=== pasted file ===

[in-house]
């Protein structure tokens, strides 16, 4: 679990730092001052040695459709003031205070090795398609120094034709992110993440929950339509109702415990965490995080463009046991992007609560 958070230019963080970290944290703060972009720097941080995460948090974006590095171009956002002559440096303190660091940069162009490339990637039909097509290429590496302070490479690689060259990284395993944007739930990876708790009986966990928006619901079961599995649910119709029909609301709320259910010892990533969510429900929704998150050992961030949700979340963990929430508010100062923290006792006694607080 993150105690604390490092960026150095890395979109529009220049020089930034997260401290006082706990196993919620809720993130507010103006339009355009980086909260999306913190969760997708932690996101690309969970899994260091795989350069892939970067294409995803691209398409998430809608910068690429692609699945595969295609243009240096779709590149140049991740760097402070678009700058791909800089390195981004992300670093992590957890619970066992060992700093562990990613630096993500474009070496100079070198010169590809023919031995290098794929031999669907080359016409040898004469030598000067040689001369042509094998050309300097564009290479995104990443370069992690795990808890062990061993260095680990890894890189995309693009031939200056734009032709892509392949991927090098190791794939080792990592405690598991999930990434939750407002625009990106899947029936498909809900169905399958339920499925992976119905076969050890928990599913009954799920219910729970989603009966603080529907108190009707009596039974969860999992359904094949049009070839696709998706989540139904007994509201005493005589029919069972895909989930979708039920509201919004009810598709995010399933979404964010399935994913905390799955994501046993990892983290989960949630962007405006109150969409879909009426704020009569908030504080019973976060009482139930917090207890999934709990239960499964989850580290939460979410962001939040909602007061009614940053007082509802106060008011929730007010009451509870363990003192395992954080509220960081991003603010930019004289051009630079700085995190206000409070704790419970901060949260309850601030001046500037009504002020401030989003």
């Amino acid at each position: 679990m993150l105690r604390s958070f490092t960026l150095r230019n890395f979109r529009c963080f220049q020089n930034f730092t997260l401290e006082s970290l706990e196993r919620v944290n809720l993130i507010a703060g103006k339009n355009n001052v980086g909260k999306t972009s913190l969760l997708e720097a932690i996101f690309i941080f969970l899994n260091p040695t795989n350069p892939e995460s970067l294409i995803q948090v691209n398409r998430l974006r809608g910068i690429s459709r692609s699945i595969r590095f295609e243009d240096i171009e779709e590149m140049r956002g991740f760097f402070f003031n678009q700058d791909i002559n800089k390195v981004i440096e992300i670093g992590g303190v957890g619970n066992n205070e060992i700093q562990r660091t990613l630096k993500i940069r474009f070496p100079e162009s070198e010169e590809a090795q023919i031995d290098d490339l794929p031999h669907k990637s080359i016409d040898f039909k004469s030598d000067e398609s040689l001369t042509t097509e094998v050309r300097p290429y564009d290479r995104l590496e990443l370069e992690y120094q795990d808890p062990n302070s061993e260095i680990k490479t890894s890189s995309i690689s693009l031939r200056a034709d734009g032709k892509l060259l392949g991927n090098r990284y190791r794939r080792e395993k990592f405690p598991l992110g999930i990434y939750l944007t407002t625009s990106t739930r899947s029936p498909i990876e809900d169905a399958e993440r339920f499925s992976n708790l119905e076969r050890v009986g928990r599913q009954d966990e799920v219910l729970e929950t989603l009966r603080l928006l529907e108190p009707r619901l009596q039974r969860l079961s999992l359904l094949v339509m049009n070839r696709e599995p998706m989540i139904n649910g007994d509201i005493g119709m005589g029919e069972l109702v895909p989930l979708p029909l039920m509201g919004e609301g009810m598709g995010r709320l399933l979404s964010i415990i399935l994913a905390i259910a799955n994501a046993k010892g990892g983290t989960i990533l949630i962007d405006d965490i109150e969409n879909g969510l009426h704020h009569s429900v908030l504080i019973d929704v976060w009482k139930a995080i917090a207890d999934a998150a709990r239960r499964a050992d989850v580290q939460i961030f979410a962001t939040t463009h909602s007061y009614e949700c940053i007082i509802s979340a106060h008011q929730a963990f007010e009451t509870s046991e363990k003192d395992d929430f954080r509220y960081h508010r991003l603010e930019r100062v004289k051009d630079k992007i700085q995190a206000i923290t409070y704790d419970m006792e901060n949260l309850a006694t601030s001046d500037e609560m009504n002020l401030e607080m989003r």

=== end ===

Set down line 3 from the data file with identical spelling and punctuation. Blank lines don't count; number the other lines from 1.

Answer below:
């Amino acid at each position: 679990m993150l105690r604390s958070f490092t960026l150095r230019n890395f979109r529009c963080f220049q020089n930034f730092t997260l401290e006082s970290l706990e196993r919620v944290n809720l993130i507010a703060g103006k339009n355009n001052v980086g909260k999306t972009s913190l969760l997708e720097a932690i996101f690309i941080f969970l899994n260091p040695t795989n350069p892939e995460s970067l294409i995803q948090v691209n398409r998430l974006r809608g910068i690429s459709r692609s699945i595969r590095f295609e243009d240096i171009e779709e590149m140049r956002g991740f760097f402070f003031n678009q700058d791909i002559n800089k390195v981004i440096e992300i670093g992590g303190v957890g619970n066992n205070e060992i700093q562990r660091t990613l630096k993500i940069r474009f070496p100079e162009s070198e010169e590809a090795q023919i031995d290098d490339l794929p031999h669907k990637s080359i016409d040898f039909k004469s030598d000067e398609s040689l001369t042509t097509e094998v050309r300097p290429y564009d290479r995104l590496e990443l370069e992690y120094q795990d808890p062990n302070s061993e260095i680990k490479t890894s890189s995309i690689s693009l031939r200056a034709d734009g032709k892509l060259l392949g991927n090098r990284y190791r794939r080792e395993k990592f405690p598991l992110g999930i990434y939750l944007t407002t625009s990106t739930r899947s029936p498909i990876e809900d169905a399958e993440r339920f499925s992976n708790l119905e076969r050890v009986g928990r599913q009954d966990e799920v219910l729970e929950t989603l009966r603080l928006l529907e108190p009707r619901l009596q039974r969860l079961s999992l359904l094949v339509m049009n070839r696709e599995p998706m989540i139904n649910g007994d509201i005493g119709m005589g029919e069972l109702v895909p989930l979708p029909l039920m509201g919004e609301g009810m598709g995010r709320l399933l979404s964010i415990i399935l994913a905390i259910a799955n994501a046993k010892g990892g983290t989960i990533l949630i962007d405006d965490i109150e969409n879909g969510l009426h704020h009569s429900v908030l504080i019973d929704v976060w009482k139930a995080i917090a207890d999934a998150a709990r239960r499964a050992d989850v580290q939460i961030f979410a962001t939040t463009h909602s007061y009614e949700c940053i007082i509802s979340a106060h008011q929730a963990f007010e009451t509870s046991e363990k003192d395992d929430f954080r509220y960081h508010r991003l603010e930019r100062v004289k051009d630079k992007i700085q995190a206000i923290t409070y704790d419970m006792e901060n949260l309850a006694t601030s001046d500037e609560m009504n002020l401030e607080m989003r």